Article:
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Driver assistance tech effectiveness

Driver assistance tech effectiveness

Driver assistance tech effectiveness


Vehicles equipped with both autonomous emergency braking and lane departure warning were 23% less likely to crash than those not equipped (hazard ratio [HR] = 0.77; 95% confidence interval [CI], 0.73-0.81), controlling for model year, vehicle size and body type. Autonomous emergency braking and lane departure warning generally occur together, making it difficult to tease apart their individual effects. Blind spot detection was associated with a 14% reduction in crashes after controlling for the presence of autonomous emergency braking and lane departure warning (HR =0.86; 95% CI, 0.744-0.99). Differences were observed by vehicle type and crash type. The combined effect of autonomous emergency braking and lane departure warning was greater in newer model vehicles: Equipped vehicles were 13% less likely to crash (HR =0.87; 95% CI, 0.79-0.95) among 2014 model year vehicles versus 34% less likely to crash (HR =0.66; 95% CI, 0.57-0.77) among 2017 model year vehicles.

This is a good study (statistically) and seems to show that the blind spot warning (which I like), automatic emergency braking (which I am meh about) and lane departure warning, which I use for giggles are effective.


Greg Locock

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RE: Driver assistance tech effectiveness

Seems like the main benefit of lane departure and emergency braking is actually discovering that the driver has not been paying attention for a while, perhaps as long as a full minute of non-mindful operation.

I've been waiting for a scheme that would watch the driver and ensure they are actively looking around them as they drive and not down at a cell phone or fixated with some other item - the classic rubber-necking crash cause. This would also catch sleepy driving, drunk driving, and medical problems. We'll see what privacy concerns that people will claim if that isn't simply real-time processed, but is retained for the few minutes before a crash is detected.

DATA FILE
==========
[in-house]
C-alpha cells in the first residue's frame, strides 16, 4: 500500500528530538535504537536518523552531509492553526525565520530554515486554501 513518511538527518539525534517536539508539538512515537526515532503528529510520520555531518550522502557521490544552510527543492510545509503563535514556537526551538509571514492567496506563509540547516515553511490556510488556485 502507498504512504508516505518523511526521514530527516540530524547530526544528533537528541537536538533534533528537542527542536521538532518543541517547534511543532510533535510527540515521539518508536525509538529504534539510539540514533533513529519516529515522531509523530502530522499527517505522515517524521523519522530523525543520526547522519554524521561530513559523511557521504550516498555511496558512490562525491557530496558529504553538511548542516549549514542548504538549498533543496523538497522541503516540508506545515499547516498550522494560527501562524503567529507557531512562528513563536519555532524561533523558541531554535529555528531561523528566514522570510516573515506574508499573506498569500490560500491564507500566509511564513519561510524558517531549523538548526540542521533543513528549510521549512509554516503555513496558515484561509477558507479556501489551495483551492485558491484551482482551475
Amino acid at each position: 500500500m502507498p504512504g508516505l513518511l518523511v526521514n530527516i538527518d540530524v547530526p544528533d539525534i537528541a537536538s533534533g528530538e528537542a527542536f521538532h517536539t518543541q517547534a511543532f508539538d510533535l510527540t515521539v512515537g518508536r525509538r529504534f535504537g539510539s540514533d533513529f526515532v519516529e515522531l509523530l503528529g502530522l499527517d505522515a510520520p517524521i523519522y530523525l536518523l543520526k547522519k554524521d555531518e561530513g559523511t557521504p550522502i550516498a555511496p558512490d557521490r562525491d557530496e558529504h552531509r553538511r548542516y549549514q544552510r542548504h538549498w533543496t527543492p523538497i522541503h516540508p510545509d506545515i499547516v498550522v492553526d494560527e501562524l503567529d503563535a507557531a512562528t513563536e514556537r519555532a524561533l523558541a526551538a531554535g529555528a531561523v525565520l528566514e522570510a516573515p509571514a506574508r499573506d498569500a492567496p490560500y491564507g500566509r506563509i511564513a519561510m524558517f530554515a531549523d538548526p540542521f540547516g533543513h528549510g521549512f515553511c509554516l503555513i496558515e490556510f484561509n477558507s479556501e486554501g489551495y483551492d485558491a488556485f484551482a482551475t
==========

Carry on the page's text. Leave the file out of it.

RE: Driver assistance tech effectiveness

Here in snow country, sometimes lanes are not 'created' by painted lines or shoulder markers, but by the ice & snow drifts produced by drivers either distracted, lost, blind, or careless. My lane keeping truck will follow these drifts instead of proper pavement delineations. Same for my Garmin Nav system.

The other objection i have to Lane Keeping is that corrections often hint at an ice covered surface because the steering wheel 'feels' different (reduction in effort), and it feels just like the loss of traction on an ice covered road. Sometimes, wet, too.

Sure it's switchable on and off, but if I need to jump over the seat into the back storage area to fetch a beer, it comes in handy !

RE: Driver assistance tech effectiveness

I agree the lane keeping is imperfect on the wife's Rav4 (gets confused by snowy or wet or unmarked roads), and often feels like slippery road surfaces when it tries to steer. I have not yet needed to turn it off, as I realized that she keeps the audio warning turned down - but it displays a visual warning as well, which I've learned to keep track of. My car just has the warning feature, which at a certain point in my commute, as I steer to avoid a particular pothole, it gets annoyed at me. As Greg said, for me it's mostly for giggles. Blind spot warnings are a bit more useful.

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